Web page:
“Sometimes the last bit can be the hardest of all. We understand the experience of disappointment and frustration that many people feel, at the news of an indefinite extension of lockdown,” they said.
COVID-19 cases in Ireland have declined steadily following a sharp spike in late December and early January. However, authorities are still urging caution.
The bishops analyzed the five-state reopening plan for the country, published by the government last week. Under Level 5 restrictions, which will be in place at least until April, traveling more than 5 km from one’s home is prohibited, as is mingling with people from other households. Retail stores, bars, gyms and other businesses deemed non-essential must remain closed.
The bishops acknowledged the need for caution, saying, “we accept absolutely that now is not the time for a major reopening of society.”
However, they argued, funerals are limited to only 10 people at Level 5 of the reopening plan, while a 25-person limit would still allow for safe services and would “bring much consolation to grieving families.”
The bishops also objected to the fact that public worship is banned even at Level 3 of the plan to reopen Ireland.
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“[This] ignores the important contribution of communal worship to the mental and spiritual well-being of people of faith. The fundamental importance of Holy Week and Easter for all Christians makes the prohibition of public worship particularly painful,” they said.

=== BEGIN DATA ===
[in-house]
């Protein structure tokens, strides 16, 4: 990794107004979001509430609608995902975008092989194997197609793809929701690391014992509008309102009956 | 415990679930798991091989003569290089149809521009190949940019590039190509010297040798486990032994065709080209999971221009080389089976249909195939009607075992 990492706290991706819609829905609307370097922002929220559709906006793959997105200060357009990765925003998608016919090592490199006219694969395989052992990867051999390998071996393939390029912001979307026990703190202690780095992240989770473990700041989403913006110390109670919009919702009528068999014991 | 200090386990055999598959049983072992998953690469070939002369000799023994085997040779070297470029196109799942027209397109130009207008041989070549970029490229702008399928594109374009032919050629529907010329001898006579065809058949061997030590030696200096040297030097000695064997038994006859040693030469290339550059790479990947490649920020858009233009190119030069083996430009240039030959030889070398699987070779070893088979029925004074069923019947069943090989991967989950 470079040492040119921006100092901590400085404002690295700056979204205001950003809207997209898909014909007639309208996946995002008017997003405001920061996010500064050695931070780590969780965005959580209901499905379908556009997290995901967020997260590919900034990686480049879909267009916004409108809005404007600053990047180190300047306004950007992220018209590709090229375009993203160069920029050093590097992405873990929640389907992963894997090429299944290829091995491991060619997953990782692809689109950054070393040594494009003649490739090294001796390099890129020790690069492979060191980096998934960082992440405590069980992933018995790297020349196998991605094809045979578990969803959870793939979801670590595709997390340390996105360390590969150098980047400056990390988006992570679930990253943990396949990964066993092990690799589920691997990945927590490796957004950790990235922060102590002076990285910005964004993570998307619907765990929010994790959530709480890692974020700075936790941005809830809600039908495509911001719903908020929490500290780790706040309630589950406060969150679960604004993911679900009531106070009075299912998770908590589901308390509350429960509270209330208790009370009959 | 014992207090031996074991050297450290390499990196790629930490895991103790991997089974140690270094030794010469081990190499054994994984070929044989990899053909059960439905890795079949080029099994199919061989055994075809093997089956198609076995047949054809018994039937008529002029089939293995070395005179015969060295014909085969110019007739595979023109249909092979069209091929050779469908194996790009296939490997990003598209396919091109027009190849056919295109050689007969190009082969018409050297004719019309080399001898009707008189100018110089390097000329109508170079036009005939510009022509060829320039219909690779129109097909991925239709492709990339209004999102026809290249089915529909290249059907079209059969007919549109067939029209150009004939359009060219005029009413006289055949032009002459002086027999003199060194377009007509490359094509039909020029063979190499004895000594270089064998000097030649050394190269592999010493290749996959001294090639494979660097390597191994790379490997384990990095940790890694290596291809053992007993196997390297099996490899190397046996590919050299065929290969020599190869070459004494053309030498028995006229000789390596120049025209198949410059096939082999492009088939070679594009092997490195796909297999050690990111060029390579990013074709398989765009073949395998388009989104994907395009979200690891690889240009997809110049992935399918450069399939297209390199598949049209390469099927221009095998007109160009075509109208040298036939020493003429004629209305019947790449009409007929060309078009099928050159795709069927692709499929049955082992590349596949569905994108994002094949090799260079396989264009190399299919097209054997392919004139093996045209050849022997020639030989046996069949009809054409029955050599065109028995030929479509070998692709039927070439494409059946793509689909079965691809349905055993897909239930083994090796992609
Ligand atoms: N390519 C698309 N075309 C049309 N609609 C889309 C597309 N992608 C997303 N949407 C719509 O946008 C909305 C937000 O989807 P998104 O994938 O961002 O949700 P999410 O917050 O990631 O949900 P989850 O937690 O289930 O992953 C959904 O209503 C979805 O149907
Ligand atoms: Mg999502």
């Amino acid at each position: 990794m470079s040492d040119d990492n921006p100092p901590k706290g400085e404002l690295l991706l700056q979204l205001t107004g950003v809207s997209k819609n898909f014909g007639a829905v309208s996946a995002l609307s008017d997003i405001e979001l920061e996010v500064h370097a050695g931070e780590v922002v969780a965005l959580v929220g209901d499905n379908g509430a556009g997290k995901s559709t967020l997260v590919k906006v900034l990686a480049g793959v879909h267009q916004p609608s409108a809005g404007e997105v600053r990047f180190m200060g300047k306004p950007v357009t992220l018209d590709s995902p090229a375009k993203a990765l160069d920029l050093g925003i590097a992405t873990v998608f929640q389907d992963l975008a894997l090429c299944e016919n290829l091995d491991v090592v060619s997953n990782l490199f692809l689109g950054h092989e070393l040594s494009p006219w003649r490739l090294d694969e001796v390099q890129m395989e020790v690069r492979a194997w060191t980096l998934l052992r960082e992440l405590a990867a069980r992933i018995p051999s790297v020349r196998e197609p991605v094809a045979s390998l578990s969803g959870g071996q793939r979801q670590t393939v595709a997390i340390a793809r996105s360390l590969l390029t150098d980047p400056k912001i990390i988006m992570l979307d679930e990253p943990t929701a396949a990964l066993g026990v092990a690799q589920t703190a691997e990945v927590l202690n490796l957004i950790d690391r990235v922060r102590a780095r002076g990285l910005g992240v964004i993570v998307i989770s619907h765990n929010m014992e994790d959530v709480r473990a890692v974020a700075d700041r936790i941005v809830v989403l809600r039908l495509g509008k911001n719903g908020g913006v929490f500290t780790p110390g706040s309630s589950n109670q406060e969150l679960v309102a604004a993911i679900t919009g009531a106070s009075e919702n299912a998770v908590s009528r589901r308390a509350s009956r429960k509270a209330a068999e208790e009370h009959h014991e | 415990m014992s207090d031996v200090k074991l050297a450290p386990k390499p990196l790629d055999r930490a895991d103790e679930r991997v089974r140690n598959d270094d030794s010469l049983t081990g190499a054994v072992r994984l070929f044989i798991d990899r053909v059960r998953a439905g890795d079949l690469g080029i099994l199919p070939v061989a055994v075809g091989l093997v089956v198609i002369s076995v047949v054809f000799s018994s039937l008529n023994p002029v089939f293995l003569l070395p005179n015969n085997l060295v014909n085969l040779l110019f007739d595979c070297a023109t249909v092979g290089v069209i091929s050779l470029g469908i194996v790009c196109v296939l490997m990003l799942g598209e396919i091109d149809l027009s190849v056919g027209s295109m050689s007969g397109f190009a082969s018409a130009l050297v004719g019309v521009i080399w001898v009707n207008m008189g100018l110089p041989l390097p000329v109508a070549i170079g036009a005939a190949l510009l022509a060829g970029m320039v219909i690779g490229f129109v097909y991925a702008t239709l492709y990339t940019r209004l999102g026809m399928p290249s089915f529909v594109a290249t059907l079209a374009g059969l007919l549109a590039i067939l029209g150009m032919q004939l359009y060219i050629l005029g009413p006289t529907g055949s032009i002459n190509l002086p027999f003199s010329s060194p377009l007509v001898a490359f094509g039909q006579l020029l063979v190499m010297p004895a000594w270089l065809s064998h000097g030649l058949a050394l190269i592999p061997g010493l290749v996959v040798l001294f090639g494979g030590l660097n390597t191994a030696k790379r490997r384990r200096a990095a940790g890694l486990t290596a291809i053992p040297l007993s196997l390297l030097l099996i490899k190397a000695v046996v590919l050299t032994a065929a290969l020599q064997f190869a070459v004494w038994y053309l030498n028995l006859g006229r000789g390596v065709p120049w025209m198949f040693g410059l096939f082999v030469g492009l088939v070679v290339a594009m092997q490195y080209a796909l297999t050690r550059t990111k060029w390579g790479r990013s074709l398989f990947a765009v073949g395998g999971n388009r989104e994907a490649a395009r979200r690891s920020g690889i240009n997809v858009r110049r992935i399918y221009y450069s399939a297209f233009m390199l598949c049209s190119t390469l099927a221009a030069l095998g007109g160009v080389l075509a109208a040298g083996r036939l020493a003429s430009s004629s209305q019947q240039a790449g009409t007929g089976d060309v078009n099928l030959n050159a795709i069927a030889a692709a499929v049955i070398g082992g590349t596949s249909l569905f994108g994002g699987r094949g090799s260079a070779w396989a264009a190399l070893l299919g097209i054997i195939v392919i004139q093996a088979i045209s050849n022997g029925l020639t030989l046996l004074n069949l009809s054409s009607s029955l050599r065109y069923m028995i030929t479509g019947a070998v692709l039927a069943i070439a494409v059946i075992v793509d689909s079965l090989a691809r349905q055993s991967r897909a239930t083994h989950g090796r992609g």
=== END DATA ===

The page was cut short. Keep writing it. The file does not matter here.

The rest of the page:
“While, as Christians, we are obliged to obey these regulations, we believe that it is our responsibility as Church leaders to make the case for change. We will continue to make fair and reasonable representation and we encourage you to do likewise.”
The bishops also asked the government to provide clarification on when the public may return to sacramental life - particularly to the celebration of First Communion and Confirmation, normally held at the end of the school year. Without this clarification, they said, dioceses have decided to postpone the 2021 Confirmation class until fall, and parishes are encouraged to adopt a similar schedule for First Communion.